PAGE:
Resistors in charging cables

The AC charger cables have a resistor between protective earth (PE) and the proximity pin (PP) pin to indicate

  • that the plug is inserted
  • that the plug can therefore be locked (type 2 only)
  • the gauge of the cable, and thus the maximum current

Note that the PP pins are NOT wired through the cable. The most common resistor values and also those of your standard Renault cable are 220 ohms, corresponding to 6 mm2 and 32 amps continuous, and 680 ohm, corresponding to 2.5 mm2 and 20 amps continuous. These are per strand values and the power varies given the number of phases used.

These PP-PE resistors should be installed on both ends of the cable, which I had not realized before. Yesterday I helped a friend changing his home charger from a socket type to a fixed cable type, so that he didn’t have to get the cable from the trunk every evening. The cable came pre-wired with the resistor in the plug, but it didn’t work. Only when we installed a PP-PE resistor in the charger itself, indicating the cable was inserted on that end, the charger started the process. The other side effect is that if you measure the connectivity between the PP pins on your standard Renault cable, you’ll measure a confusing 440 ohms. That’s because both ends are wired to the ground lead with 220 ohm resistors.

1500 Ω resistor – 13A cable
680 Ω resistor – 20A cable
220 Ω resistor – 32A cable
100 Ω resistor – 63A cable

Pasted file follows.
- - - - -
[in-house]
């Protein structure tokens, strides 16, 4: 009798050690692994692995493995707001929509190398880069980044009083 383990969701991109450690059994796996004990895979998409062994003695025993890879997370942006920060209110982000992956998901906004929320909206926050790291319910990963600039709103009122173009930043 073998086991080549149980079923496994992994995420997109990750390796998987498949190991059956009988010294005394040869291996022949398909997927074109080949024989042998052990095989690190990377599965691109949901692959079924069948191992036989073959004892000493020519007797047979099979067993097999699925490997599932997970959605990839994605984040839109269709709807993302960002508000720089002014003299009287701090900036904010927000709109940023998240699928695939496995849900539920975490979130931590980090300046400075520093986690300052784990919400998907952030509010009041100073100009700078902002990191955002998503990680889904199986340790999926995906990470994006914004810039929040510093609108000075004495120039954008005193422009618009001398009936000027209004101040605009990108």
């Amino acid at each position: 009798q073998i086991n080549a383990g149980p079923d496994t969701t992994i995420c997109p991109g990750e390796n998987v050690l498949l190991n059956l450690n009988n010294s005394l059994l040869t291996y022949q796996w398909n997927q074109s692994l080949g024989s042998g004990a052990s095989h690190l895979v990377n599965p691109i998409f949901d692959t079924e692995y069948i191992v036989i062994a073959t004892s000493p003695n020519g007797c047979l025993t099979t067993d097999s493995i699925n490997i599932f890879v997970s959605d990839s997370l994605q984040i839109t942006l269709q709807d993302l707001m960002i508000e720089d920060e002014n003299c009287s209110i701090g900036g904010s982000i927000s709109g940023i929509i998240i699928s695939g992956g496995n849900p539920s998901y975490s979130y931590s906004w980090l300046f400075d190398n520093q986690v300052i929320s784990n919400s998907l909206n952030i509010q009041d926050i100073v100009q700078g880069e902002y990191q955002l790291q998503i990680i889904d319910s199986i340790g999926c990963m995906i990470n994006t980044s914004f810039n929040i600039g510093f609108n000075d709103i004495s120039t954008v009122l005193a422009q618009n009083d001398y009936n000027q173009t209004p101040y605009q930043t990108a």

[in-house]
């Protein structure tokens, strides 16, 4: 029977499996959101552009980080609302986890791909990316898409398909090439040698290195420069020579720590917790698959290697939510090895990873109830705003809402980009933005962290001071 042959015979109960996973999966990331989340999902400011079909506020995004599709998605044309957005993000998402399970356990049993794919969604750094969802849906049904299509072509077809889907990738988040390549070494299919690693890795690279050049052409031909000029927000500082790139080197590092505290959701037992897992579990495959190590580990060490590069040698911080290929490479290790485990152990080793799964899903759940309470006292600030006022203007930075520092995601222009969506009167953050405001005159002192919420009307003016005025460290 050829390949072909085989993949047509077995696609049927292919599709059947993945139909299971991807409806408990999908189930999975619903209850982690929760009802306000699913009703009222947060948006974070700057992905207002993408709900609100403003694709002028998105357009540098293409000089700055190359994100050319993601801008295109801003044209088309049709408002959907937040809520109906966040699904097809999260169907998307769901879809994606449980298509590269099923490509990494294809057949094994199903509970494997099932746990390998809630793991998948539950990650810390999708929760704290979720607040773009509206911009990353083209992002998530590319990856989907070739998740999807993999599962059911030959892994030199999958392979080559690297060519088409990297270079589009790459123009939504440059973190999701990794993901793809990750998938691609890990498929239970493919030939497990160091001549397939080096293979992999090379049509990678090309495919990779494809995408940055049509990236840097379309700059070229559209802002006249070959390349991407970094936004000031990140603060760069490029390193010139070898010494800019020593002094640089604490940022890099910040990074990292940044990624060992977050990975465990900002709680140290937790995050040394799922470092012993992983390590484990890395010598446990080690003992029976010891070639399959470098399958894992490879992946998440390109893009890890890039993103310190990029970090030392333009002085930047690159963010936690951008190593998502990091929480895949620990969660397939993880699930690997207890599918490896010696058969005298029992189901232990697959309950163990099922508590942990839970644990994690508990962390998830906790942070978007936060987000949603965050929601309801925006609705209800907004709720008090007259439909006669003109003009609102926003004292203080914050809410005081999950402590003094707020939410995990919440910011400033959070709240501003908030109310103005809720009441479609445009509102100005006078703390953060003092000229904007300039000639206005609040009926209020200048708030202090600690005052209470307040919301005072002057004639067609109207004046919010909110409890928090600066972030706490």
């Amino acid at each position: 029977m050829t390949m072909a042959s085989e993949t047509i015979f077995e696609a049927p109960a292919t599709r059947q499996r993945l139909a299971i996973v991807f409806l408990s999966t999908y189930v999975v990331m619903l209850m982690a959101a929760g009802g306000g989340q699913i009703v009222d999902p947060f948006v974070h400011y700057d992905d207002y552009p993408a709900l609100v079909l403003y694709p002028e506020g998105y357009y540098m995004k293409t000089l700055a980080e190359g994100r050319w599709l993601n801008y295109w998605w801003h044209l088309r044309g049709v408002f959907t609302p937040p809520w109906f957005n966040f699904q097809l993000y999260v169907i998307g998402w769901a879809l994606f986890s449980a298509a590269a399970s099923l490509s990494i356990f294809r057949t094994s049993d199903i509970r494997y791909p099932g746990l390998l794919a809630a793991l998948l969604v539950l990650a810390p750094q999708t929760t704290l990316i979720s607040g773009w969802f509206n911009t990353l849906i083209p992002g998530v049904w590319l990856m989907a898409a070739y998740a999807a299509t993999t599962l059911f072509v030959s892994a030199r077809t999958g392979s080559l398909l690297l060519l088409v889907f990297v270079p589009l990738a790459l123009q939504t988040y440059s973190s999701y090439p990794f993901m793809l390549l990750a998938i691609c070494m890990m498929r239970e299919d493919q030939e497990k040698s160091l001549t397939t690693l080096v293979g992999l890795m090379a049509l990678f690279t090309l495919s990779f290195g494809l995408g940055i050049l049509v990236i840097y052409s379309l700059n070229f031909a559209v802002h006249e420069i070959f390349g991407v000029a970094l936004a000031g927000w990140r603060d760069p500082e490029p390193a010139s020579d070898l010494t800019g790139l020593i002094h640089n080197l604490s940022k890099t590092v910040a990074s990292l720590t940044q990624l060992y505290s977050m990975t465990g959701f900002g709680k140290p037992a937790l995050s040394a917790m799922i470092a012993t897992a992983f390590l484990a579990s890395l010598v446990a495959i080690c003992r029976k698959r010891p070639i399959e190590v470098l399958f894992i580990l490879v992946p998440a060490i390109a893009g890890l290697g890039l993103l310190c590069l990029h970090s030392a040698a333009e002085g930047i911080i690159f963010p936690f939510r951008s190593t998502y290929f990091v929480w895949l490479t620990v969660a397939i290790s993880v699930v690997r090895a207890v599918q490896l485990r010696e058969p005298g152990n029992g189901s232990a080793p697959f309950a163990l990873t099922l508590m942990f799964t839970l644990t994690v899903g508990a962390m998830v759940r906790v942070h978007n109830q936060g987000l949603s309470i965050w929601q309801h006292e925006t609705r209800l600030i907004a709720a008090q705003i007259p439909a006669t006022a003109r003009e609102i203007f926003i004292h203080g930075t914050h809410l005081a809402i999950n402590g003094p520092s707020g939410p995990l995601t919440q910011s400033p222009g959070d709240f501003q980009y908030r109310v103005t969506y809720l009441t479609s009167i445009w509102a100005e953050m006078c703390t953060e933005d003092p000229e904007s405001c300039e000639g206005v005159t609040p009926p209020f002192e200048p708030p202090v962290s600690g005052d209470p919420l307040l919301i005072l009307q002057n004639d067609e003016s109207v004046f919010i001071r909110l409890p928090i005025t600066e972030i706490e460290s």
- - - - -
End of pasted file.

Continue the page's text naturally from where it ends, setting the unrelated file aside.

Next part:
11 Comments on “Resistors in charging cables

  1. I will put additional resistor of 460 Ohm with switch in serial with existing one, in to charging cable for manual selection of cable type. Must I put it on the car’s side or on the charger port’s side for maximal power selection (32 or 20 A)?

  2. Either one should do. If you put it car side, the car will throttle. If you put it charger side, the charger should not set it’s PMW signal above said current, and the car should adhere to that too. Cool mod.

  3. Just to emphasize: the currents we are talking about are “true” currents. Cables don’t care if the current is phase shifted with the voltage. Since ZOE (at least the Q version) draws roughly 6 amps reactive current because of filter capacitors (see ) , especially at low currents, the actual power uptake is lower than the expected amps times 230 volts.

    • You can’t. It’s just that table. AFAIK it’s like that in the specs. Cars might “step” between the currents or adjust in a linear fashion, but I am fairly sire these are “the” values and that’s it.

      • Question , if you fit larger than 1500 ohm resistors will it get lower or is this the max

        • Apologies for the late reply. See The standard defines discrete current values, so a chargepoint following the standard would not gradually change it’s max current. But who knows what your chargepoint (or the ZOE) does. If you want to use this to control charge current real time: please don’t. Nowhere it is stated that either the car or chargepoint monitors this real time. You really need to implement that through the CP, using for instance OpenEVSE.

  4. Hello all, I will make cable 16A 230VAC directly to car so I have intention to charge by AC – but not sure if I need still resistor and if yes what value that should be